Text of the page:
So that’s Ely, now it’s time to head into Norfolk. I decided to miss out the Suffolk part of East Anglia, which is a real shame as the countryside is really nice there. Think Constable, Gainsborough, and the others. I needed to get to Norwich, the biggest city in East Anglia and a place that has a lot of childhood memories for me. My aunt Pat lived in Norwich when I was a kid, in a house next to the big Heath with lots of my cousins. We’d visit them from time to time, this house with what seemed like so many rooms, even a basement (I still get excited when a house has a basement). When I was seven I spent a few weeks staying up there with my aunt when my little sister was a baby, mostly playing with my cousin Daniel, speeding down the steep slope of the Heath on bits of cardboard box, playing Star Wars, going to see Superman III, eating out at a place called Zaks. My cousins were Jehovah’s Witnesses so I remember bedtime stories being stories like Lot’s wife turning into a pillar of salt, which didn’t give me nightmares but made me really wonder about the physics of that. I think I still have the book of those stories my aunt gave me somewhere. Speaking of salt, when I was visiting as a kid my cousin Daniel decided to pour loads of salt into my orange squash, to see what would happen. I remember saying, this tastes funny, and he told me what he’d done. Oh ok, I said, and I kept drinking it, assuming it was some Norfolk thing. Then we sat down for breakfast and I erupted in vomit like Mount Vesuvius, all over my older cousin Debbie’s nice leather jacket. Daniel got in trouble, I just kept throwing up, but the lesson learned was don’t put salt in orange squash. The last time I visited Norwich was when I was 15, we popped by to see my aunt and to my cousin Denise’s. I still have a lot of family around Norwich and Norfolk, I wish I had the time to pop by and say hi to them all, and Norwich would be a fun place to explore and draw. I chose to draw Jarrold’s, the big department store in the centre of town, I vaguely remember my cousin telling me about it when I was a kid, but I don’t know if I ever went there.
And finally in this spread, we leave East Anglia but stick with the flatter Fen counties, going into Lincolnshire, on the other side of the Wash. This is the coastal town of Skegness, traditionally seaside holiday spot on the North Sea. Since I missed out all the other east coast seaside spots like Clacton, Walton-on-the-Naze, Great Yarmouth, Caister, Sheringham, I had to include Skeggy, though I have not been there myself. I drew the clock tower on the seafront, and you can see in the background there are several fish and chip shops. There seem to be so many chippies around here, and that is a very good thing, I think you always need a good fish and chip shop nearby, it’s a requirement. Being northern and by the sea the fish and chips are bound to be pretty good. When I think of Skegness, as with many coastal towns, I think of chalet parks, caravan parks, chip shops, arcades, bingo, sticks of rock. We used to stay in chalets at holiday parks in Caister as a kid, and we would go further north on the other side of England to the Pontins resort in Southport, near Blackpool. We would also go to a caravan park in Walton-on-the-Naze in Essex, and occasionally to Camber Sands on the south coast. But never to Skegness, always just a bit further away, most Londoners wouldn’t head that far, again unless they went up to Blackpool. “Skegness” as a name sounds very “Danelaw”, and the name does come from Old Norse, with Skeggi either being the name of a Viking or just a word meaning “beard-shaped”, with “Ness” being a coastal headland. What’s the Danelaw? That’s the portion of England that was cut diagonally across the country in late Anglo-Saxon times that was effectively taken over by the Vikings, in short. You’ll find a larger number of place-names of Norse origin, lots of -thorpes and -bys and -holmes and -nesses. Looking at the map as I take the virtual trip I see a lot more of them popping up the further we travel up this way.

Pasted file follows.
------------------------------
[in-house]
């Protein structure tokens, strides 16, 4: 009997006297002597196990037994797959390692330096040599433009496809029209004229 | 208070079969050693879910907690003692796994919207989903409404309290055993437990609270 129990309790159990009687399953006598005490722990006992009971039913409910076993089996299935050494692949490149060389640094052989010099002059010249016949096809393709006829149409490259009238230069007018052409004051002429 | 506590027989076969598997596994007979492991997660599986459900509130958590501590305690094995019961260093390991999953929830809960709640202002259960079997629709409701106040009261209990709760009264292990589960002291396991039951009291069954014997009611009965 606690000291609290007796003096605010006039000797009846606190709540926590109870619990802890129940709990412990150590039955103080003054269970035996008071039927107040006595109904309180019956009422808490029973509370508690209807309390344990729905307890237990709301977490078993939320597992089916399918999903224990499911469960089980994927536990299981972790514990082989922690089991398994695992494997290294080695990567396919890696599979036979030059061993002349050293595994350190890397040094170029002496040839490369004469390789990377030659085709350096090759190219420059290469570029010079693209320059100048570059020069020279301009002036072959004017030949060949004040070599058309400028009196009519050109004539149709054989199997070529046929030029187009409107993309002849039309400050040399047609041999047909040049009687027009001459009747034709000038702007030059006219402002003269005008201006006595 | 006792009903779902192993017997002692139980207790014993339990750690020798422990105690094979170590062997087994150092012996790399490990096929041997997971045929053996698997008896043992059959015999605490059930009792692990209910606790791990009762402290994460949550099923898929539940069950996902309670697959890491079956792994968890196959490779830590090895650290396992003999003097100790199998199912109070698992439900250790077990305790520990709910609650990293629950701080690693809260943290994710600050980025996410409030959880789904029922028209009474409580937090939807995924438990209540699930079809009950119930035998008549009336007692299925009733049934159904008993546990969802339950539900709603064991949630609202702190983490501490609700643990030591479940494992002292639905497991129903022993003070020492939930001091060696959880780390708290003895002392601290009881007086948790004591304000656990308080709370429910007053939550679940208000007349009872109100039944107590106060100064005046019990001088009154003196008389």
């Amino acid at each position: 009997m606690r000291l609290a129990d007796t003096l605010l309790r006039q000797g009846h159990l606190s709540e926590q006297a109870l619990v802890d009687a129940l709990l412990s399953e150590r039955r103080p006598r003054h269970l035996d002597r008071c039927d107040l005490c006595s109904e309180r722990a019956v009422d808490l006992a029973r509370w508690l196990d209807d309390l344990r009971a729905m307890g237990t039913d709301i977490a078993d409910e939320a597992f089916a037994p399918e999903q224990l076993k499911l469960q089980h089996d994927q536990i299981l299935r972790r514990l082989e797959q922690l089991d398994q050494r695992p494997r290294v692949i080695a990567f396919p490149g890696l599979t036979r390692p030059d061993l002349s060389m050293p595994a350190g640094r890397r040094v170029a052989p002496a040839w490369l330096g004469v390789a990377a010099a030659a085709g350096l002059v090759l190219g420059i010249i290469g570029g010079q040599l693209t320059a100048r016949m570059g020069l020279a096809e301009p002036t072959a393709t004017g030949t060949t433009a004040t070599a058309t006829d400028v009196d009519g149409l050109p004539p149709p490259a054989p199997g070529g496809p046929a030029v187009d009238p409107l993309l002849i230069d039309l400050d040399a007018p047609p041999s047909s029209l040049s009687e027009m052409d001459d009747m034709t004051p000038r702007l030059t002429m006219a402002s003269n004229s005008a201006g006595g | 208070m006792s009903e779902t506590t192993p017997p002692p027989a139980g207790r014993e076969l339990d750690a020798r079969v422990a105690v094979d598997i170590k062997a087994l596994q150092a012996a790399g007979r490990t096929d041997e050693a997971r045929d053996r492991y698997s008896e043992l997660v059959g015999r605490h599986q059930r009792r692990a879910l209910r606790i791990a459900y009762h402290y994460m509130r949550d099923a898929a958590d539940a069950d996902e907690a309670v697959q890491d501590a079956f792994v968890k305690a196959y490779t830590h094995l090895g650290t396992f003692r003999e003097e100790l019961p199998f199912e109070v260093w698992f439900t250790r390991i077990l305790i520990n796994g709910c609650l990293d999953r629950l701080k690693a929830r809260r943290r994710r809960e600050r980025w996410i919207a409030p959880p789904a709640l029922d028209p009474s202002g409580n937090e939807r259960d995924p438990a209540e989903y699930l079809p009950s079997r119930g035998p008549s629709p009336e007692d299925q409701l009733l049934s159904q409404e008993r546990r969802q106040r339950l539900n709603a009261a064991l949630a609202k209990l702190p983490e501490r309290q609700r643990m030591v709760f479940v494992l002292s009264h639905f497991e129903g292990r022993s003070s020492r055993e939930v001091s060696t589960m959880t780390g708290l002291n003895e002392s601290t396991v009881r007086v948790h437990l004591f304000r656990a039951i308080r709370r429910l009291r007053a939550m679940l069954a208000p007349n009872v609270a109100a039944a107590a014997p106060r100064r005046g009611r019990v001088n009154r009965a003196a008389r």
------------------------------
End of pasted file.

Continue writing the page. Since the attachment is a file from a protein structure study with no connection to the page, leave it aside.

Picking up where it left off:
But next up, we are heading west again, to Lincoln and further inland.